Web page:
Summer isn’t the only time of year to make lasting memories. Learn how South Dakota farmers spend time with their families all year long by reading these blogs:
GMOs continue to be a hotly debated topic, especially when it comes to the safety of the food we feed our families. While you may be undecided about GMOs, the scientific and medical communities have deemed them to be just as safe as non-GMO crops after more than 20 years of research and review. Even Bill Nye the Science Guy, who once questioned their environmental impact, has changed his position and is an advocate.
Many South Dakota farmers choose to plant GMO crops because of their advantages in the field, but the fact is GMOs benefit our lives in some pretty cool ways. Let’s examine a few of the facts.
GMOs Save Lives Through Medicine
The same technology used to create GMO crops in the 1990s started in the medical community in the 1970s. Scientists used genetic engineering to make biopharmaceutical drugs from bacteria. In fact, the very first GMO approved for use in 1982 was insulin, which is currently used by 1.25 million Americans today to manage type 1 diabetes. To date, genetic engineering has led to the development of more than 100 drugs used to treat cancer, arthritis, hemophilia and seizures.
GMOs Benefit Consumers
The fact is genetic modification has been happening in nature for centuries. The sweet potato is just one example of a new food created by its genes mixing with bacteria in the soil. It wasn’t until recently that scientists developed a way to precisely edit gene sequences to create apples that resist browning, soybeans with improved nutritional content and rice with increased beta carotene to help combat vitamin A deficiency. While South Dakota children get plenty of vitamin A, Golden Rice has the potential to save the lives of 1.15 million children annually around the world who suffer from the lack of this essential nutrient.
GMOs Help Protect Our Environment
GMO technology helps farmers improve on-farm practices to be more environmentally sustainable. According to a study by the Council for Agricultural Science and Technology, the use of biotechnology in soybeans, corn and cotton has decreased soil erosion by 93 percent, herbicide runoff by 70 percent and greenhouse gas emissions by 326 million lbs. across the U.S. since the mid-1990s. Protecting the environment is important to everyone in South Dakota. We all need to work together to preserve it for the next generations.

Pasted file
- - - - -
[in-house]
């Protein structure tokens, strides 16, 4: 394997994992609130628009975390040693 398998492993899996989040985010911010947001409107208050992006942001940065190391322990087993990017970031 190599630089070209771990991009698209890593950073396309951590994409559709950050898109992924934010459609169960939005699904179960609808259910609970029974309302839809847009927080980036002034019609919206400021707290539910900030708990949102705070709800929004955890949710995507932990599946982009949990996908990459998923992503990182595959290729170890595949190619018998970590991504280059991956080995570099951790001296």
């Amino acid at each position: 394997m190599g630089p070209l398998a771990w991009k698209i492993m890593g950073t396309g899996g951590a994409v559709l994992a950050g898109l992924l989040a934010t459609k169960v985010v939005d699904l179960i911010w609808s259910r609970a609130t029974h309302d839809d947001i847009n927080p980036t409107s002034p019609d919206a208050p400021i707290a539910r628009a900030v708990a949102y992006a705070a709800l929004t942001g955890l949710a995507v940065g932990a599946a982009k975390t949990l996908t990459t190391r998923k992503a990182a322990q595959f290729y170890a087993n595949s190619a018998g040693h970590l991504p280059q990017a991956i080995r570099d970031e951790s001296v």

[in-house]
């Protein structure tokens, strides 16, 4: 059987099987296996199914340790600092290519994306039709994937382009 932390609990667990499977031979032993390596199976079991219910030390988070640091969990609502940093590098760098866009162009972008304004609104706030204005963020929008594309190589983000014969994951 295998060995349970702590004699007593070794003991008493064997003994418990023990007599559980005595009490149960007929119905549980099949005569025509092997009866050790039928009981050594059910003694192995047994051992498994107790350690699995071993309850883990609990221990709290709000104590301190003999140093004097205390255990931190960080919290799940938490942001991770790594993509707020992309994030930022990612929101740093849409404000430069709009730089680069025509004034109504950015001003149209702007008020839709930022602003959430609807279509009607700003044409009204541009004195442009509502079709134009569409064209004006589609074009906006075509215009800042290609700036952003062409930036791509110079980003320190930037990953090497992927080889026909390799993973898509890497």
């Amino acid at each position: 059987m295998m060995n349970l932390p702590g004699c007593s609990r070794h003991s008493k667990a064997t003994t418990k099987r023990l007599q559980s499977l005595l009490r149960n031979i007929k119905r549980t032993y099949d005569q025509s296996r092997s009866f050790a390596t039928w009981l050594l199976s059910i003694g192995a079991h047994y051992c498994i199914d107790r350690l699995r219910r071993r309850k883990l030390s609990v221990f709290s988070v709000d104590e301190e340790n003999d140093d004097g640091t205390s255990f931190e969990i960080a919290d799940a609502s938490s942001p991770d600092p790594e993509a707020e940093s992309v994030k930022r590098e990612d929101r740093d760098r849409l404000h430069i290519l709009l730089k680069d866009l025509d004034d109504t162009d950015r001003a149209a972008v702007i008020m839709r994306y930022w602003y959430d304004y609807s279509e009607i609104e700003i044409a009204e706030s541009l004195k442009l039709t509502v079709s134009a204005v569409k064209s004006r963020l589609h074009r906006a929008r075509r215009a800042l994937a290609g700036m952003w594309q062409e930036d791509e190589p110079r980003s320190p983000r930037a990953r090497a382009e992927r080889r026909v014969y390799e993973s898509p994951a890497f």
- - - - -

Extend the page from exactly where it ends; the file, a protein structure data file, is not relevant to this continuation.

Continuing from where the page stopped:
GMOs Keep Produce on Our Shelves
Without GMO technology, we probably wouldn’t have papayas anymore. In 1992, papaya ringspot virus was discovered in the Puna district of Hawaii where 95 percent of the state’s papayas grew. Three years later, the crop was in a state of crisis and would’ve been wiped out on the island if scientists hadn’t bred disease resistance into the papayas. Yellow summer squash and zucchini are other foods that would be difficult to find in produce sections today if they hadn’t been genetically modified to withstand diseases. Scientists are also developing orange trees that resist citrus greening, plum trees that resist plum pox virus and potatoes that resist potato blight to keep these foods stocked on produce shelves.
Regardless of your thoughts on GMOs, what you feed your family is ultimately your choice. The most important part of a healthy diet is eating a blend of fruits, vegetables, grains and proteins while limiting sugars and fats. Living a healthy lifestyle benefits everyone, and that is something we can all agree on.
Have a GMO-related question for a South Dakota farmer? Leave it in the comments below. Here are some resources you can use to learn more.
Our favorite crop reporter and farmer is back with a brand new planting update! Dane “farms” with his dad by Andover, and is delivering his latest update straight from the field.
We know farmers are hustling to plant their soybean and corn fields for the season, but what all goes into the process? Dane explores the technology they use to prevent seed waste, regulate how fast they drive and monitor how many acres they cover in a day. Does having a tablet in the tractor cab also mean they watch Netflix while they work? Let’s find out!